In 2017, states are pushing for voter ID laws to prevent fraud. And they have the support of President Donald Trump, who just appointed a commission to investigate 2016 election fraud. A new law in the Wisconsin senate will require identification to vote in elections. This could cause a shift of 300,000 votes in favor of Republican candidates running for office.
Democrats have long objected to voter ID laws, calling them “racist.” This have proven an excellent way of shutting down those who support identification to prove who you are before you cast a ballot.
The rationale for implementing voter ID is pretty simple. Without it, fraud could develop. And we’ve already seen a lot of that uncovered in the 2016 election.
If you have to present identification for cigarettes, alcohol, and access to night clubs, why not try to protect the integrity of our voting system by implementing voter ID laws?
Democrats strongly oppose this bill for political reasons. They stand to lose a significant block of voters because of the law. Based on one estimate, upwards of 300,000 people in the state of Wisconsin could be turned away from the voting booth because they don’t have an ID.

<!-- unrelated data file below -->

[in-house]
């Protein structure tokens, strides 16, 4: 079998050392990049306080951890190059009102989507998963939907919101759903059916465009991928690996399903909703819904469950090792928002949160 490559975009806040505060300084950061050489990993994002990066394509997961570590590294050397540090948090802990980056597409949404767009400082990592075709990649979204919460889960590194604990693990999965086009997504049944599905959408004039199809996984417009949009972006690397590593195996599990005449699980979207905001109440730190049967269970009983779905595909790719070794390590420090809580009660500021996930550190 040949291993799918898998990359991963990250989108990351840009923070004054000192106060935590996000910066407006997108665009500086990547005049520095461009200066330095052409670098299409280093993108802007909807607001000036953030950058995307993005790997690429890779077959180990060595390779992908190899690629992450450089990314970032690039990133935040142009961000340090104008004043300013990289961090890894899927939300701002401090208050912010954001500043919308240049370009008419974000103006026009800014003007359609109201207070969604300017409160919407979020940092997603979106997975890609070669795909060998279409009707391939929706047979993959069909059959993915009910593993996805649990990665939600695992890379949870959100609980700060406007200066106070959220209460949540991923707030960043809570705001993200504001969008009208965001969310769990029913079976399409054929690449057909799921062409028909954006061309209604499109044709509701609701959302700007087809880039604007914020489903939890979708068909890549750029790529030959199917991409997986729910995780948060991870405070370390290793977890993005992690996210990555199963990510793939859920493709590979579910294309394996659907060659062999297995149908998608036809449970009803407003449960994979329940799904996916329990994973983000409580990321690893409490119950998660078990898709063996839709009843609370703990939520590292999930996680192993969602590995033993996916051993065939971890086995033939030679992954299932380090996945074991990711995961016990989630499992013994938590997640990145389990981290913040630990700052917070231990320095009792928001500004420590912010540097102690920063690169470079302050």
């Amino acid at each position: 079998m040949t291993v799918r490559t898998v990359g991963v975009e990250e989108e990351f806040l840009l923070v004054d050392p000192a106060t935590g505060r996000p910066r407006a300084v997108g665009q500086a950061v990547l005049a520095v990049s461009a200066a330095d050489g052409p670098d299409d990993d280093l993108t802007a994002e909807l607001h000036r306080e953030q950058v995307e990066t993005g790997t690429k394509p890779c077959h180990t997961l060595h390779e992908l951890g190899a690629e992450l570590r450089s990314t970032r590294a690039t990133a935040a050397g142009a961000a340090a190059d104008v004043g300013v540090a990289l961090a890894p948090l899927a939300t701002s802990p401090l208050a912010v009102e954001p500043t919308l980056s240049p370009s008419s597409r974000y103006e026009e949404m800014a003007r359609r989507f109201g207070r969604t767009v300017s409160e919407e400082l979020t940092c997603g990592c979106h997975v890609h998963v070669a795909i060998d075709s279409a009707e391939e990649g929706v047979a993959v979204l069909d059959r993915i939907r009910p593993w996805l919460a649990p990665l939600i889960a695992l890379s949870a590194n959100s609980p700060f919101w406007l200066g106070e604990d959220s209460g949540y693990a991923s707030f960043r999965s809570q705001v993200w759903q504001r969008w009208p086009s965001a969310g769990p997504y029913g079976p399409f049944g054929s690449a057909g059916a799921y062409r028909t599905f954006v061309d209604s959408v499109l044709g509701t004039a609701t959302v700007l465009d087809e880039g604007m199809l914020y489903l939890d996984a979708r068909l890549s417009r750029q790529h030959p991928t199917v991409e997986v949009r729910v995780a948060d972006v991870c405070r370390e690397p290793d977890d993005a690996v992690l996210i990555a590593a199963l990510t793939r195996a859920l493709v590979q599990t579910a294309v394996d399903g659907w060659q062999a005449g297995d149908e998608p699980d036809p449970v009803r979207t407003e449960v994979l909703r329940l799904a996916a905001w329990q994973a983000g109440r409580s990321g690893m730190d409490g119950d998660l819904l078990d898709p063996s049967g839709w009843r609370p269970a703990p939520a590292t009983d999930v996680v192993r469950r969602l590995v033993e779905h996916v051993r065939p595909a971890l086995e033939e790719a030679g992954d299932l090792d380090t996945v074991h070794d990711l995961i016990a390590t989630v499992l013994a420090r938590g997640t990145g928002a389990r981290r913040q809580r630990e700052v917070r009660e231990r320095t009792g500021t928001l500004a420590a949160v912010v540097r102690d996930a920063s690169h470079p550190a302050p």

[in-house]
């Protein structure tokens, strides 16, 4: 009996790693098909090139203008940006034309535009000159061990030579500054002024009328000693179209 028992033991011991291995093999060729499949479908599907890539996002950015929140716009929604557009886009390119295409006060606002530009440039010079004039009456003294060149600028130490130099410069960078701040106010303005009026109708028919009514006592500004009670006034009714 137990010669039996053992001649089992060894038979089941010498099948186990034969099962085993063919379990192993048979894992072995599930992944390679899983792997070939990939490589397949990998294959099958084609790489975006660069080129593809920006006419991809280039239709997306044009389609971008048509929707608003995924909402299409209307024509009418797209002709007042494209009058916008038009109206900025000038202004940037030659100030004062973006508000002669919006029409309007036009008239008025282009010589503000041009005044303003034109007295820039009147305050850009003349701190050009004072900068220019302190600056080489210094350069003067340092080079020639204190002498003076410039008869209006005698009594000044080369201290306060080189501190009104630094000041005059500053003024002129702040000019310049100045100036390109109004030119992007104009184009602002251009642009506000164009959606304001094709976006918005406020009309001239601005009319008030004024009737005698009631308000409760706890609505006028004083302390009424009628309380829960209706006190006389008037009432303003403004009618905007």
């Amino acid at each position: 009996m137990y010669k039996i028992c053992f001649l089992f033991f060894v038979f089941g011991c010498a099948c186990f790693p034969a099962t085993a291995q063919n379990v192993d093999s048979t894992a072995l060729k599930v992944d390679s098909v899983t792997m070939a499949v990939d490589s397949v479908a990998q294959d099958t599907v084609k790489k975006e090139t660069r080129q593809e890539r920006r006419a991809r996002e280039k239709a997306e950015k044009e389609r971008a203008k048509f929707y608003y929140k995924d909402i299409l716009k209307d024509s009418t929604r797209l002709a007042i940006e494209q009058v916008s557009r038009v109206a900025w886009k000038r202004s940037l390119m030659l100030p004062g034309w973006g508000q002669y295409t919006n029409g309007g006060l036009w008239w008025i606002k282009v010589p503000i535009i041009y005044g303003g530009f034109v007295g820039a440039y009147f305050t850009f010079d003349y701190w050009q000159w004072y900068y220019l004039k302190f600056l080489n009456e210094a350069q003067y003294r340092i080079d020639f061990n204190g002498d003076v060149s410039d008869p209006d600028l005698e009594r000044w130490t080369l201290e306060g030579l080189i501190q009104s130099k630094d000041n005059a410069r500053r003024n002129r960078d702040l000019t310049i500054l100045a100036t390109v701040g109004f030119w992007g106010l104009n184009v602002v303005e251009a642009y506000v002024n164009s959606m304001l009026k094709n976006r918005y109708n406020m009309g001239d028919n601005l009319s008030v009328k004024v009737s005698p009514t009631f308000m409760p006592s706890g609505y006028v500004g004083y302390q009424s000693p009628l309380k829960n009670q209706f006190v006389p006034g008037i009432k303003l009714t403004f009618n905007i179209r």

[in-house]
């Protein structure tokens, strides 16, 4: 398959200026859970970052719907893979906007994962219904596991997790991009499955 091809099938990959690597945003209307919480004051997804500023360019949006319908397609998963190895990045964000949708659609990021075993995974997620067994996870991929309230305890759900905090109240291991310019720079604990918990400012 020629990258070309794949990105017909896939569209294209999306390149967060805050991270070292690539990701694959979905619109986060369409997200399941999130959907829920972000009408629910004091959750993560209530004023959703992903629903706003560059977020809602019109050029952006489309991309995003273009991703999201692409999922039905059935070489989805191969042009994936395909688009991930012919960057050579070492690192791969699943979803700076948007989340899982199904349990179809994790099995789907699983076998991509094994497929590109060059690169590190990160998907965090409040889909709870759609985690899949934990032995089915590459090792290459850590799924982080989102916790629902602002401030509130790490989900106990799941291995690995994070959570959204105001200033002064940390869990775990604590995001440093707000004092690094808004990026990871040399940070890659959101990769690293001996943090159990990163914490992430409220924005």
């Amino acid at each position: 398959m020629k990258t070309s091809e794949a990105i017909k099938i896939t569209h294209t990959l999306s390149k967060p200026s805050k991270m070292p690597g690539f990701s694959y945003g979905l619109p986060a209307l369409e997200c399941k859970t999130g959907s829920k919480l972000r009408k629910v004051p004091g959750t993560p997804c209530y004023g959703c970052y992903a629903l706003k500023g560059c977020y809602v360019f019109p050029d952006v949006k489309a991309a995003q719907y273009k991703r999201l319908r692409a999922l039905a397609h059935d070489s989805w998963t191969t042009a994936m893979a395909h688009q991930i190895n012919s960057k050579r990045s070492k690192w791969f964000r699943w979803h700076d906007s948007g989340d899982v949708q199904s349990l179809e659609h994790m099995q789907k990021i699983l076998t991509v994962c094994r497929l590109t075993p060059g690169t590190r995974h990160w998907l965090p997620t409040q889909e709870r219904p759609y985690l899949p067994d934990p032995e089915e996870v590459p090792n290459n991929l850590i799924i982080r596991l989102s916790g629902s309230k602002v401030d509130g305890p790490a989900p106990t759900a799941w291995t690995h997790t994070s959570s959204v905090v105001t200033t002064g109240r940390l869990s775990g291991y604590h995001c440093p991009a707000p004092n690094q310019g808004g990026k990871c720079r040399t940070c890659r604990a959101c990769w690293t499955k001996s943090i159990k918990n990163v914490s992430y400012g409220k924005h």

Naturally, the mainstream media had a negative view of the bill and claimed it would disenfranchise minorities:
By one estimate, 300,000 eligible voters in the state lacked valid photo IDs heading into the election; it is unknown how many people did not vote because they didn’t have proper identification. But it is not hard to find the Navy veteran whose out-of-state driver’s license did not suffice, or the dying woman whose license had expired, or the recent graduate whose student ID was deficient — or Harris, who at 66 made her way to her polling place despite chronic lung disease and a torn ligament in her knee.
She had lost her driver’s license just before Election Day. Aware of the new law, she brought her Social Security and Medicare cards as well as a county-issued bus pass that displayed her photo.
Not good enough. She had to cast a provisional ballot that ended up not being counted.
Donald Trump announced in May that he appointed a commission to investigate voter fraud carried out in the 2016 election. So far, several states have found proof of fraud. These states include North Carolina and Nevada.